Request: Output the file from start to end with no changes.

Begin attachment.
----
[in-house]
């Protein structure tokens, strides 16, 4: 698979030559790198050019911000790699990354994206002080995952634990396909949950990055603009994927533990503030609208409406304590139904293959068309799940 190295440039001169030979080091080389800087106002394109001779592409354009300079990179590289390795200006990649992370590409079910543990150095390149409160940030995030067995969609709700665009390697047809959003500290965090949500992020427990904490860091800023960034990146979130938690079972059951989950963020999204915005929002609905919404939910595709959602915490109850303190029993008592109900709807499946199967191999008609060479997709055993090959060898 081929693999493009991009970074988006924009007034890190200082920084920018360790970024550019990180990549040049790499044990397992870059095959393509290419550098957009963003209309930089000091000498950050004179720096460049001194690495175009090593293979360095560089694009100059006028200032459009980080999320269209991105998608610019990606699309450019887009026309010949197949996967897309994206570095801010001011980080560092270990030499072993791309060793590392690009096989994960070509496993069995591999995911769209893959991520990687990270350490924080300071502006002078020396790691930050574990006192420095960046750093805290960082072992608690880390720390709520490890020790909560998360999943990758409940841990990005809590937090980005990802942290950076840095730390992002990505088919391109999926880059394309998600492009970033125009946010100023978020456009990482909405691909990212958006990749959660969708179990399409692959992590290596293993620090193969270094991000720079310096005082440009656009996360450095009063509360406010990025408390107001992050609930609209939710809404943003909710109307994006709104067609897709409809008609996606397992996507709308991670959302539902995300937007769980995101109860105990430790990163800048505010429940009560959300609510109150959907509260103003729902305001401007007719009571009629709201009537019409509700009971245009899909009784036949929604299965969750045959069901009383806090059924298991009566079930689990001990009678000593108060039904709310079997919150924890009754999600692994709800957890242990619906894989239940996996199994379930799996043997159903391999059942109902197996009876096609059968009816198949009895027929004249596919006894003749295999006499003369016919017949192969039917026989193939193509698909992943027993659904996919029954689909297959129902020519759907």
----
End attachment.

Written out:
[in-house]
């Protein structure tokens, strides 16, 4: 698979030559790198050019911000790699990354994206002080995952634990396909949950990055603009994927533990503030609208409406304590139904293959068309799940 190295440039001169030979080091080389800087106002394109001779592409354009300079990179590289390795200006990649992370590409079910543990150095390149409160940030995030067995969609709700665009390697047809959003500290965090949500992020427990904490860091800023960034990146979130938690079972059951989950963020999204915005929002609905919404939910595709959602915490109850303190029993008592109900709807499946199967191999008609060479997709055993090959060898 081929693999493009991009970074988006924009007034890190200082920084920018360790970024550019990180990549040049790499044990397992870059095959393509290419550098957009963003209309930089000091000498950050004179720096460049001194690495175009090593293979360095560089694009100059006028200032459009980080999320269209991105998608610019990606699309450019887009026309010949197949996967897309994206570095801010001011980080560092270990030499072993791309060793590392690009096989994960070509496993069995591999995911769209893959991520990687990270350490924080300071502006002078020396790691930050574990006192420095960046750093805290960082072992608690880390720390709520490890020790909560998360999943990758409940841990990005809590937090980005990802942290950076840095730390992002990505088919391109999926880059394309998600492009970033125009946010100023978020456009990482909405691909990212958006990749959660969708179990399409692959992590290596293993620090193969270094991000720079310096005082440009656009996360450095009063509360406010990025408390107001992050609930609209939710809404943003909710109307994006709104067609897709409809008609996606397992996507709308991670959302539902995300937007769980995101109860105990430790990163800048505010429940009560959300609510109150959907509260103003729902305001401007007719009571009629709201009537019409509700009971245009899909009784036949929604299965969750045959069901009383806090059924298991009566079930689990001990009678000593108060039904709310079997919150924890009754999600692994709800957890242990619906894989239940996996199994379930799996043997159903391999059942109902197996009876096609059968009816198949009895027929004249596919006894003749295999006499003369016919017949192969039917026989193939193509698909992943027993659904996919029954689909297959129902020519759907």